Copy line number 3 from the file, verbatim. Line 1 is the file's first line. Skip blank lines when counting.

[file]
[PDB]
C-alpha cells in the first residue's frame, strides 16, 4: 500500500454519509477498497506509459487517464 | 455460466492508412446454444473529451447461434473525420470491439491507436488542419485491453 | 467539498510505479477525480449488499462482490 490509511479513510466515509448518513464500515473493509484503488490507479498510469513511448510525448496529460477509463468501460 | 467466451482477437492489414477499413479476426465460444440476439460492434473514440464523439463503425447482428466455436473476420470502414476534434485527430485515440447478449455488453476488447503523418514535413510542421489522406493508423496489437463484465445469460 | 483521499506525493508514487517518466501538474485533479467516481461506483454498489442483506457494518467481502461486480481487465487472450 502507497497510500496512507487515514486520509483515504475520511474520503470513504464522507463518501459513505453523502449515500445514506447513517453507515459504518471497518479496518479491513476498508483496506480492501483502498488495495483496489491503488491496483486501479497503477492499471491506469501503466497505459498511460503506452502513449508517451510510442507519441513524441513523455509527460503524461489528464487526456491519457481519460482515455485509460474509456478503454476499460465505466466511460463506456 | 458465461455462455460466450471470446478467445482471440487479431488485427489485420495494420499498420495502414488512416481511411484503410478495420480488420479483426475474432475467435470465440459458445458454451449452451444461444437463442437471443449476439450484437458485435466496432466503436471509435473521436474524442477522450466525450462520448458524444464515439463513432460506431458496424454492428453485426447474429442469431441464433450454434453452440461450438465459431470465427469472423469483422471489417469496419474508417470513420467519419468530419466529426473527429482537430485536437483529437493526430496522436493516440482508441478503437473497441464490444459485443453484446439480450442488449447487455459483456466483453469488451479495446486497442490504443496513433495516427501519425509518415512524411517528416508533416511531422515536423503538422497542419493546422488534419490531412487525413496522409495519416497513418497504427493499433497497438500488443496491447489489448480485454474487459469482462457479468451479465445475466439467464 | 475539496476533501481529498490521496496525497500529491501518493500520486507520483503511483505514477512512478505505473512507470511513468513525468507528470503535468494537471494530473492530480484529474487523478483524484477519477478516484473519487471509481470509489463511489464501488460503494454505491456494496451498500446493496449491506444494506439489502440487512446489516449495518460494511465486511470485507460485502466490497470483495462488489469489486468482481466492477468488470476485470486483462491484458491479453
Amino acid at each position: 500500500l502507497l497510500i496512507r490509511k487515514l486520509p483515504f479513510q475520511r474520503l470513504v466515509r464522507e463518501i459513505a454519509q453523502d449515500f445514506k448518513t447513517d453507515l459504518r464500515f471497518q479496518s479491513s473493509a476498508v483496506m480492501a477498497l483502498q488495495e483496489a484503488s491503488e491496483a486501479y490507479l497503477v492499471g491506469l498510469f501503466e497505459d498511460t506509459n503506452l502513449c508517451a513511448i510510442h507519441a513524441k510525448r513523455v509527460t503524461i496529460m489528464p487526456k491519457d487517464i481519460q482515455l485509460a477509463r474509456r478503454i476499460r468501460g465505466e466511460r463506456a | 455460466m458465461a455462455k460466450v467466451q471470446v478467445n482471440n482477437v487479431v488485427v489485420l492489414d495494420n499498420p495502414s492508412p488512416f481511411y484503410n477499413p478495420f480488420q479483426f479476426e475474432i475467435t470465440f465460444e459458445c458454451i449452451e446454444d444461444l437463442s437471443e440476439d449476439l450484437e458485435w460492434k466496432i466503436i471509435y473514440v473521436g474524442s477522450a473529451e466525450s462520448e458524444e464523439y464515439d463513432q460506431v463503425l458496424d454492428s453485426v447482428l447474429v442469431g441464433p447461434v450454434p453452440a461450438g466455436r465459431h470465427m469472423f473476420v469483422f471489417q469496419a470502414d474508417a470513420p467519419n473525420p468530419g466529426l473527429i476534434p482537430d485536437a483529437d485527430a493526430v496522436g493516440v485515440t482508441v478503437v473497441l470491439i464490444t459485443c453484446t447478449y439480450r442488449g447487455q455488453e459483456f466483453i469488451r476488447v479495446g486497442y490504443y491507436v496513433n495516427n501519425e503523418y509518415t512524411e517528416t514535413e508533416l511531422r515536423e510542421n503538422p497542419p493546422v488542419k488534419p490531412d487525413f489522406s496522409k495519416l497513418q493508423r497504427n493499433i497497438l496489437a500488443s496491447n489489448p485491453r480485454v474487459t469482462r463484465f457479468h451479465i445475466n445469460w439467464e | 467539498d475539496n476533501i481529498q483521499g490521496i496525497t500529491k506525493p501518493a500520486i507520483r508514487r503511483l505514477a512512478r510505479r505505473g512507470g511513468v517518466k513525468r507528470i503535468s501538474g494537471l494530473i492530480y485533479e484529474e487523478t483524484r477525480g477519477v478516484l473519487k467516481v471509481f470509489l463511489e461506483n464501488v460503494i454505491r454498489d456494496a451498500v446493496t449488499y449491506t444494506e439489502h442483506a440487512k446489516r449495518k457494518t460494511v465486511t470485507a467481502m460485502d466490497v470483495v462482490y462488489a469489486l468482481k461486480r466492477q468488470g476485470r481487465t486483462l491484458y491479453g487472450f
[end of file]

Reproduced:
Amino acid at each position: 500500500l502507497l497510500i496512507r490509511k487515514l486520509p483515504f479513510q475520511r474520503l470513504v466515509r464522507e463518501i459513505a454519509q453523502d449515500f445514506k448518513t447513517d453507515l459504518r464500515f471497518q479496518s479491513s473493509a476498508v483496506m480492501a477498497l483502498q488495495e483496489a484503488s491503488e491496483a486501479y490507479l497503477v492499471g491506469l498510469f501503466e497505459d498511460t506509459n503506452l502513449c508517451a513511448i510510442h507519441a513524441k510525448r513523455v509527460t503524461i496529460m489528464p487526456k491519457d487517464i481519460q482515455l485509460a477509463r474509456r478503454i476499460r468501460g465505466e466511460r463506456a | 455460466m458465461a455462455k460466450v467466451q471470446v478467445n482471440n482477437v487479431v488485427v489485420l492489414d495494420n499498420p495502414s492508412p488512416f481511411y484503410n477499413p478495420f480488420q479483426f479476426e475474432i475467435t470465440f465460444e459458445c458454451i449452451e446454444d444461444l437463442s437471443e440476439d449476439l450484437e458485435w460492434k466496432i466503436i471509435y473514440v473521436g474524442s477522450a473529451e466525450s462520448e458524444e464523439y464515439d463513432q460506431v463503425l458496424d454492428s453485426v447482428l447474429v442469431g441464433p447461434v450454434p453452440a461450438g466455436r465459431h470465427m469472423f473476420v469483422f471489417q469496419a470502414d474508417a470513420p467519419n473525420p468530419g466529426l473527429i476534434p482537430d485536437a483529437d485527430a493526430v496522436g493516440v485515440t482508441v478503437v473497441l470491439i464490444t459485443c453484446t447478449y439480450r442488449g447487455q455488453e459483456f466483453i469488451r476488447v479495446g486497442y490504443y491507436v496513433n495516427n501519425e503523418y509518415t512524411e517528416t514535413e508533416l511531422r515536423e510542421n503538422p497542419p493546422v488542419k488534419p490531412d487525413f489522406s496522409k495519416l497513418q493508423r497504427n493499433i497497438l496489437a500488443s496491447n489489448p485491453r480485454v474487459t469482462r463484465f457479468h451479465i445475466n445469460w439467464e | 467539498d475539496n476533501i481529498q483521499g490521496i496525497t500529491k506525493p501518493a500520486i507520483r508514487r503511483l505514477a512512478r510505479r505505473g512507470g511513468v517518466k513525468r507528470i503535468s501538474g494537471l494530473i492530480y485533479e484529474e487523478t483524484r477525480g477519477v478516484l473519487k467516481v471509481f470509489l463511489e461506483n464501488v460503494i454505491r454498489d456494496a451498500v446493496t449488499y449491506t444494506e439489502h442483506a440487512k446489516r449495518k457494518t460494511v465486511t470485507a467481502m460485502d466490497v470483495v462482490y462488489a469489486l468482481k461486480r466492477q468488470g476485470r481487465t486483462l491484458y491479453g487472450f